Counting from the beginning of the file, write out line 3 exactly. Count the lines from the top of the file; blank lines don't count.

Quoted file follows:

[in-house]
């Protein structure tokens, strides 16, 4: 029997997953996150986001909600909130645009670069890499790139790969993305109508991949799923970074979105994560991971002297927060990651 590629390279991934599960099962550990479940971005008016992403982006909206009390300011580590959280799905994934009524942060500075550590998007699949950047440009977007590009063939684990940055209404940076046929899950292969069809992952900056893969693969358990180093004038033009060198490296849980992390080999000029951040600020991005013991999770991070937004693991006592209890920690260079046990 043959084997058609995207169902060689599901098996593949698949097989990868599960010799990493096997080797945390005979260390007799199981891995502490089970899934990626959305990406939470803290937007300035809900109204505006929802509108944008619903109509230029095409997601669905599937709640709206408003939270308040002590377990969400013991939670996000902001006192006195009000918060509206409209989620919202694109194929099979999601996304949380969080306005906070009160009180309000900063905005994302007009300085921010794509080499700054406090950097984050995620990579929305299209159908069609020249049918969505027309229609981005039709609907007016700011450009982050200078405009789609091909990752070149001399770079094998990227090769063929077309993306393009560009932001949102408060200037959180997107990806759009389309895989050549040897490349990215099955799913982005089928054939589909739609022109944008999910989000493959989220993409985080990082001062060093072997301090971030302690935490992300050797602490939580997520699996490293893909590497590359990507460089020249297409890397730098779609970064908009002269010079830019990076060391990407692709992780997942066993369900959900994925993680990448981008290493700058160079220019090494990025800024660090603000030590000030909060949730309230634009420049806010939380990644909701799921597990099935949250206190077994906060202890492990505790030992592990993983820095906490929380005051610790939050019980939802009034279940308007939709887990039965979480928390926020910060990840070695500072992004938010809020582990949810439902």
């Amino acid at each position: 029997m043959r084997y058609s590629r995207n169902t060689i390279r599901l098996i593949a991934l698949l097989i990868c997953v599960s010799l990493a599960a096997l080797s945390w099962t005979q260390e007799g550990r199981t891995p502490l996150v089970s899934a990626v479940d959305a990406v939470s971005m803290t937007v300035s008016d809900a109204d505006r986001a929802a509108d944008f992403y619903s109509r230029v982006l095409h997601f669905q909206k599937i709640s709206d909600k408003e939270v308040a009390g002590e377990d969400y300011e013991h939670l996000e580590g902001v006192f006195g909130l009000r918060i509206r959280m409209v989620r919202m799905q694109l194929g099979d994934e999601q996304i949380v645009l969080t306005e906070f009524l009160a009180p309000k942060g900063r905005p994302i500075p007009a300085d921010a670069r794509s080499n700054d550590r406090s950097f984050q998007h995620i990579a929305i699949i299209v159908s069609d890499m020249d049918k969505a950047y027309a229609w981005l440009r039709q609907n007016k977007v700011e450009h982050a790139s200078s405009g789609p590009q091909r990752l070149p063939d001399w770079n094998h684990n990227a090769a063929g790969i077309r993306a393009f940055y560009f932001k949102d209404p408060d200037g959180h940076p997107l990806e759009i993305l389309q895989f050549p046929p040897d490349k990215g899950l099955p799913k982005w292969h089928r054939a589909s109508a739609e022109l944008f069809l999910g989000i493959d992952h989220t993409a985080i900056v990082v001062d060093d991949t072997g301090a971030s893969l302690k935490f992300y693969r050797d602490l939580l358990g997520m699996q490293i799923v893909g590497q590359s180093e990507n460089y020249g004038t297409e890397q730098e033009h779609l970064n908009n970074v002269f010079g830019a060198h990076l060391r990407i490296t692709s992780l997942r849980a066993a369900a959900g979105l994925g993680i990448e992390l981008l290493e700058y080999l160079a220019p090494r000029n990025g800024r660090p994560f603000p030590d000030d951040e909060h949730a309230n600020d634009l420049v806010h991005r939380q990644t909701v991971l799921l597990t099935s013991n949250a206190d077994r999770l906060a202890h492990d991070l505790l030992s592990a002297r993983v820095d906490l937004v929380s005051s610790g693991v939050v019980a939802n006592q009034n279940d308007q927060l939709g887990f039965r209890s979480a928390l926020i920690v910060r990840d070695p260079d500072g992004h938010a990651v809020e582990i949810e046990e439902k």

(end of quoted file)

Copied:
């Amino acid at each position: 029997m043959r084997y058609s590629r995207n169902t060689i390279r599901l098996i593949a991934l698949l097989i990868c997953v599960s010799l990493a599960a096997l080797s945390w099962t005979q260390e007799g550990r199981t891995p502490l996150v089970s899934a990626v479940d959305a990406v939470s971005m803290t937007v300035s008016d809900a109204d505006r986001a929802a509108d944008f992403y619903s109509r230029v982006l095409h997601f669905q909206k599937i709640s709206d909600k408003e939270v308040a009390g002590e377990d969400y300011e013991h939670l996000e580590g902001v006192f006195g909130l009000r918060i509206r959280m409209v989620r919202m799905q694109l194929g099979d994934e999601q996304i949380v645009l969080t306005e906070f009524l009160a009180p309000k942060g900063r905005p994302i500075p007009a300085d921010a670069r794509s080499n700054d550590r406090s950097f984050q998007h995620i990579a929305i699949i299209v159908s069609d890499m020249d049918k969505a950047y027309a229609w981005l440009r039709q609907n007016k977007v700011e450009h982050a790139s200078s405009g789609p590009q091909r990752l070149p063939d001399w770079n094998h684990n990227a090769a063929g790969i077309r993306a393009f940055y560009f932001k949102d209404p408060d200037g959180h940076p997107l990806e759009i993305l389309q895989f050549p046929p040897d490349k990215g899950l099955p799913k982005w292969h089928r054939a589909s109508a739609e022109l944008f069809l999910g989000i493959d992952h989220t993409a985080i900056v990082v001062d060093d991949t072997g301090a971030s893969l302690k935490f992300y693969r050797d602490l939580l358990g997520m699996q490293i799923v893909g590497q590359s180093e990507n460089y020249g004038t297409e890397q730098e033009h779609l970064n908009n970074v002269f010079g830019a060198h990076l060391r990407i490296t692709s992780l997942r849980a066993a369900a959900g979105l994925g993680i990448e992390l981008l290493e700058y080999l160079a220019p090494r000029n990025g800024r660090p994560f603000p030590d000030d951040e909060h949730a309230n600020d634009l420049v806010h991005r939380q990644t909701v991971l799921l597990t099935s013991n949250a206190d077994r999770l906060a202890h492990d991070l505790l030992s592990a002297r993983v820095d906490l937004v929380s005051s610790g693991v939050v019980a939802n006592q009034n279940d308007q927060l939709g887990f039965r209890s979480a928390l926020i920690v910060r990840d070695p260079d500072g992004h938010a990651v809020e582990i949810e046990e439902k």